At Asymptote Journal, E.J. Koh discusses her memoir, The Magical Language of Others, and shares why the collective memory plays a big role in how she writes about loss and trauma. “There are many kinds of losses that must be imagined,” Koh says. “The loss of the dead and the loss for remaining alive. There is a braiding that happens between testimony and reparation, imagination and reconciliation. There is also the changing of names, from the location of the atrocity to the date when it took place, as a braiding. There are many kinds of truths from victims, scholars, perpetrators, but also the dead. There is the imagination to fathom a war and the imagination to live in its aftermath. It is possible to avoid difficult subjects, but they need not be avoided.”
New this week are Mark Haddon’s The Red House, Jess Walter’s Beautiful Ruins, John Lanchester’s Capital, and a collection of essays from Colm Tóibín, New Ways to Kill Your Mother: Writers and Their Families. Michael Ondaatje’s The Cat’s Table is now out in paperback.
Kickstarters for creative projects run the gamut from endeavors like Star Citizen to requests for food or rent money to let a writer finish a novel. In between those extremes is this, a charmingly eccentric children’s book titled Pete Peanut and the Trouble with Birthdays, which needs help covering the costs of its ambitious design. You can also buy tailor-made birthday invitations or the title character’s own furniture.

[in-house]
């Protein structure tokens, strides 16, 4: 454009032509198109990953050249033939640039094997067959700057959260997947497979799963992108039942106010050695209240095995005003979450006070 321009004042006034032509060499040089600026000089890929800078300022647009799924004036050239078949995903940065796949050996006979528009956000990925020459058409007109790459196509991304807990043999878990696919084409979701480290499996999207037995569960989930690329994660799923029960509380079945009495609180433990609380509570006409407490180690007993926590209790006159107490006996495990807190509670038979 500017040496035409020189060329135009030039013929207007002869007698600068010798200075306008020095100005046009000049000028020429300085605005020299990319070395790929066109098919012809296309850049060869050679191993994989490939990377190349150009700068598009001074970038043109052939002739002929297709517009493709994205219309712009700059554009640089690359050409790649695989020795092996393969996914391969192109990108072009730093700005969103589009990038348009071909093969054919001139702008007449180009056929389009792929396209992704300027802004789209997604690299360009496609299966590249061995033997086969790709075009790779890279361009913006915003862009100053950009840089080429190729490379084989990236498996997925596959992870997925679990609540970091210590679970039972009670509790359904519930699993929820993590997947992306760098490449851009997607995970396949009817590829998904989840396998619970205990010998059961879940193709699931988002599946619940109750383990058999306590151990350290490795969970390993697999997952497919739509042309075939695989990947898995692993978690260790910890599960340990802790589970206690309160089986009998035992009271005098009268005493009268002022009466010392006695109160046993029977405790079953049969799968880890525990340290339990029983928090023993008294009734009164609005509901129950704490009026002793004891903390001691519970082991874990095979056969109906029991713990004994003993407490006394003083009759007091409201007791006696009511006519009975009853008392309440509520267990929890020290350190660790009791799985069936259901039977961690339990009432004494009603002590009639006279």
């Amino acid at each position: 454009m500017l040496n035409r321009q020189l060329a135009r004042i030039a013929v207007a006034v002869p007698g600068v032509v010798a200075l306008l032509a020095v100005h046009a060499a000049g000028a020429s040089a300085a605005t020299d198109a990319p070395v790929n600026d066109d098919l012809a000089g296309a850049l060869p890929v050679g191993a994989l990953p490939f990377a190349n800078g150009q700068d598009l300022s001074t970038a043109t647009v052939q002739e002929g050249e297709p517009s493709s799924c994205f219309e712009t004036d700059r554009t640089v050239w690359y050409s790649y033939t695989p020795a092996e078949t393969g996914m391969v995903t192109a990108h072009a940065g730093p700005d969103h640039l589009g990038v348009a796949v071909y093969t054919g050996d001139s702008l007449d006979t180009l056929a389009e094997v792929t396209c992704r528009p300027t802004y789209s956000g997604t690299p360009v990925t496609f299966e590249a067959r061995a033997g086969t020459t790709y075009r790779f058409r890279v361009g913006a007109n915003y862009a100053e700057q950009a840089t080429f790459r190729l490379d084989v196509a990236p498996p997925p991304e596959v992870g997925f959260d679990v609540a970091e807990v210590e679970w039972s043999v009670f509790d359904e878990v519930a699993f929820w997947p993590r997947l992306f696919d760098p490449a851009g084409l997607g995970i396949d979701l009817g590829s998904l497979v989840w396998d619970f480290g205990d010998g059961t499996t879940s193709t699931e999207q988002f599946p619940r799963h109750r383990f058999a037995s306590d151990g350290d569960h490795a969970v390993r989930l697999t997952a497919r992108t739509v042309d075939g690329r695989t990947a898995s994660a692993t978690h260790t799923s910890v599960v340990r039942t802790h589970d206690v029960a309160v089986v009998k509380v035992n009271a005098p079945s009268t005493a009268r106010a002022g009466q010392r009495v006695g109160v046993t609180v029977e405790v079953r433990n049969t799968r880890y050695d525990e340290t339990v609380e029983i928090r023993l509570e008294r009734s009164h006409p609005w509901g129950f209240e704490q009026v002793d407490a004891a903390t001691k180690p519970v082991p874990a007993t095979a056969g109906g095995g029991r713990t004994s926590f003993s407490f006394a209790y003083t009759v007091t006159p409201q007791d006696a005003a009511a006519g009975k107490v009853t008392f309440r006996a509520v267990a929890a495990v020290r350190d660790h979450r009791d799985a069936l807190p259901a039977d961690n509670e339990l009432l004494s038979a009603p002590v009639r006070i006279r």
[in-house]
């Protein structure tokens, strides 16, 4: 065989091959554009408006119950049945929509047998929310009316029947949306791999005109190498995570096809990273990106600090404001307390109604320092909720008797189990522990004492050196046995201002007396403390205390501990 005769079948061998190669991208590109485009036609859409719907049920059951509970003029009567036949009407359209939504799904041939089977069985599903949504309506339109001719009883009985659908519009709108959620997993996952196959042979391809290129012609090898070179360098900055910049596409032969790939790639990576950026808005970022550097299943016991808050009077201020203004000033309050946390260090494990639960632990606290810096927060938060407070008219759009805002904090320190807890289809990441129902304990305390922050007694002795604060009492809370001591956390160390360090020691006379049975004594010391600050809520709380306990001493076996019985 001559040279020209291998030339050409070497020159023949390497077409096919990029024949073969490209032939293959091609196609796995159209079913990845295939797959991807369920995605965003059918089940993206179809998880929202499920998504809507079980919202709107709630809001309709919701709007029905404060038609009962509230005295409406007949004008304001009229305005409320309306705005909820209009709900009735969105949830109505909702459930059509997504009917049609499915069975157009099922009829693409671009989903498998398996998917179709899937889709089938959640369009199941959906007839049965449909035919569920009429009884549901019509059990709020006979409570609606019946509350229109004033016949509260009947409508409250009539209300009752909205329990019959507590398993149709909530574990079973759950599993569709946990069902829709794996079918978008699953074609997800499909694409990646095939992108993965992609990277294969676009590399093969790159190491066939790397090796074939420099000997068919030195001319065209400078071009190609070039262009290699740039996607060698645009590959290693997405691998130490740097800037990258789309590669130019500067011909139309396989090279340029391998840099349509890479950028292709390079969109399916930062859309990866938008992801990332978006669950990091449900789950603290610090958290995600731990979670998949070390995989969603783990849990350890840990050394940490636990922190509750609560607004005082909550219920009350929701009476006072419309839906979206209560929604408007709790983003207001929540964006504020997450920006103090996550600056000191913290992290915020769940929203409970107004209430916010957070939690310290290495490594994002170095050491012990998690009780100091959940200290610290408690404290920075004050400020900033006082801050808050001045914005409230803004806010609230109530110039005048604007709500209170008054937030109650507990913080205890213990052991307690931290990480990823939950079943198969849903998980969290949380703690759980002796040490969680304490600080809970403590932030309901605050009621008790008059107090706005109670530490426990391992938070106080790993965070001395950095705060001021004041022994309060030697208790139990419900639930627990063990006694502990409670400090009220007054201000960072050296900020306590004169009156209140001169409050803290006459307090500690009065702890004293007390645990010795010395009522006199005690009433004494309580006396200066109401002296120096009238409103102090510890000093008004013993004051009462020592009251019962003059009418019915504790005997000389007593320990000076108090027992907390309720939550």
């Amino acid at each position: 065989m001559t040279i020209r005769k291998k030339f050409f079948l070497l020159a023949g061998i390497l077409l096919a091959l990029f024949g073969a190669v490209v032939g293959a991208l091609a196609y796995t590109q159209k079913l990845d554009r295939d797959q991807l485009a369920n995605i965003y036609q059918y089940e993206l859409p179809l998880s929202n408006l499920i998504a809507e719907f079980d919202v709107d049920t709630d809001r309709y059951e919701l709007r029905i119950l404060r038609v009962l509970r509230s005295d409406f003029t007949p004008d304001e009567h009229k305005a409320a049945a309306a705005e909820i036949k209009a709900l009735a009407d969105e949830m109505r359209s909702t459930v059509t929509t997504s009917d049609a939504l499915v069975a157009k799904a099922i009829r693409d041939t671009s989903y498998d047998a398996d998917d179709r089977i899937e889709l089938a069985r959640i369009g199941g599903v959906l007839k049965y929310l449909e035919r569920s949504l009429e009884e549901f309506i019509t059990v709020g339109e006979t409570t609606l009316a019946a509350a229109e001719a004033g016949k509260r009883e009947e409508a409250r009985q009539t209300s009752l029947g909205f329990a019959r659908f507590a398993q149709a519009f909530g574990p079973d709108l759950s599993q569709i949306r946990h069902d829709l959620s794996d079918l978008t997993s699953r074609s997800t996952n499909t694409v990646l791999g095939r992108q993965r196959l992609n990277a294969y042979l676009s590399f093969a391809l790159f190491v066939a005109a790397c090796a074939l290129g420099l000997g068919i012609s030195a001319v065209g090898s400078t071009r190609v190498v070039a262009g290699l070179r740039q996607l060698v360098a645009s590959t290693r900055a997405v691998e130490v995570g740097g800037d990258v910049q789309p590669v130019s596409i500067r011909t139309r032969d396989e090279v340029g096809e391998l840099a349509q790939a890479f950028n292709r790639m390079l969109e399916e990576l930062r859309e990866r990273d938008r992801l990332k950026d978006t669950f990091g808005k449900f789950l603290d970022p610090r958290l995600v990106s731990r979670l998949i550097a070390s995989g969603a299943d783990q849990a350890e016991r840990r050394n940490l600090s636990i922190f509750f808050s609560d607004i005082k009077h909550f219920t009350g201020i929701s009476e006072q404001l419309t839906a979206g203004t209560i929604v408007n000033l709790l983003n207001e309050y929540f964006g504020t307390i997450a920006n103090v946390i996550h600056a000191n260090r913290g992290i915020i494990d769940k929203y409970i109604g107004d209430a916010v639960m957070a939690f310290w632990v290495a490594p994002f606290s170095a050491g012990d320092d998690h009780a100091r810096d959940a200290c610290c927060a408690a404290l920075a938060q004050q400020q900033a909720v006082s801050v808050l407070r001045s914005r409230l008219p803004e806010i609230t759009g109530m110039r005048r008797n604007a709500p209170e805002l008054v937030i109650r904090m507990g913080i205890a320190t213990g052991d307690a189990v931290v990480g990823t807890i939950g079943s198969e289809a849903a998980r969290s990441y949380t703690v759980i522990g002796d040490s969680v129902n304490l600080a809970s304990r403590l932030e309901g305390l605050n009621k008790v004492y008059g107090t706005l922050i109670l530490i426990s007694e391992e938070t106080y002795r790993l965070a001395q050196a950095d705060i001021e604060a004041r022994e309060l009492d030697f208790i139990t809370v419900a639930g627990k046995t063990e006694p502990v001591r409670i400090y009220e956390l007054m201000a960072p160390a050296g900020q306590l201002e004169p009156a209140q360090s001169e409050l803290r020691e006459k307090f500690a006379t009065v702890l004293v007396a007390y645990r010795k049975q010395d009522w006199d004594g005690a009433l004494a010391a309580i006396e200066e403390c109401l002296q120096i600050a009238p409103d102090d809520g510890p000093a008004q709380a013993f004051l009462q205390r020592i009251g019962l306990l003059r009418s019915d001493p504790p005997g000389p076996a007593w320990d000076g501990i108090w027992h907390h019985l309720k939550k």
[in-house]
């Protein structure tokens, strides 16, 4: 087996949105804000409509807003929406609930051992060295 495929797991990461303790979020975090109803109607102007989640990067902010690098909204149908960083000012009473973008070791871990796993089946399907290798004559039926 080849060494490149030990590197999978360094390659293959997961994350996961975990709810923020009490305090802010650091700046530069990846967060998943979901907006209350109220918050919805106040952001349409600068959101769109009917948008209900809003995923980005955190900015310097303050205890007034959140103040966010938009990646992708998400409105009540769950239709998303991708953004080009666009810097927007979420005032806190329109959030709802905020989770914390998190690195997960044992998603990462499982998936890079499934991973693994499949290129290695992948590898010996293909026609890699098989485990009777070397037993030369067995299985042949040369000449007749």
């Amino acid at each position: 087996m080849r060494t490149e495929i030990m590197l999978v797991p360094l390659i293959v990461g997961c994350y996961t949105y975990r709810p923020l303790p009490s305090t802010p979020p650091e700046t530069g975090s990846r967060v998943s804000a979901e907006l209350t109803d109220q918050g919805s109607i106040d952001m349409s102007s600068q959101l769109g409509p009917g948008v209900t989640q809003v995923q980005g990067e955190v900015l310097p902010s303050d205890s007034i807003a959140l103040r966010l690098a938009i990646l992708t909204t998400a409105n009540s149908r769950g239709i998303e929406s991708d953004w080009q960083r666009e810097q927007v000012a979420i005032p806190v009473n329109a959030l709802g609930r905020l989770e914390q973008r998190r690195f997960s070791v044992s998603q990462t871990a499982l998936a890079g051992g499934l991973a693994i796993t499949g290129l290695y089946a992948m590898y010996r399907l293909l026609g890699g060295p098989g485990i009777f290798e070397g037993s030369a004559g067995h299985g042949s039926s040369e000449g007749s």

David Kurnick explores what makes Elena Ferrante’s Neapolitan novels so addictive. As he puts it, “In Ferrante we see what grand novelistic ambition looks like devoid of writerly vanity.” Pair with Cora Currier’s essay on reading Italy through Ferrante’s books.
2012 could be the year that we get to know Sergei Dovlatov, and our own Sonya Chung may have played a role. Her 2009 piece on the forgotten Russian humorist helped land one of his stories in PEN America. Soon we started seeing Dovlatov mentioned everywhere, and last year, Counterpoint published The Suitcase, and now The Zone will be released this week. Other new releases this week: An Available Man by Hilma Wolitzer, Heft by Liz Moore, and The Evening Hour, a debut novel by Carter Sickels.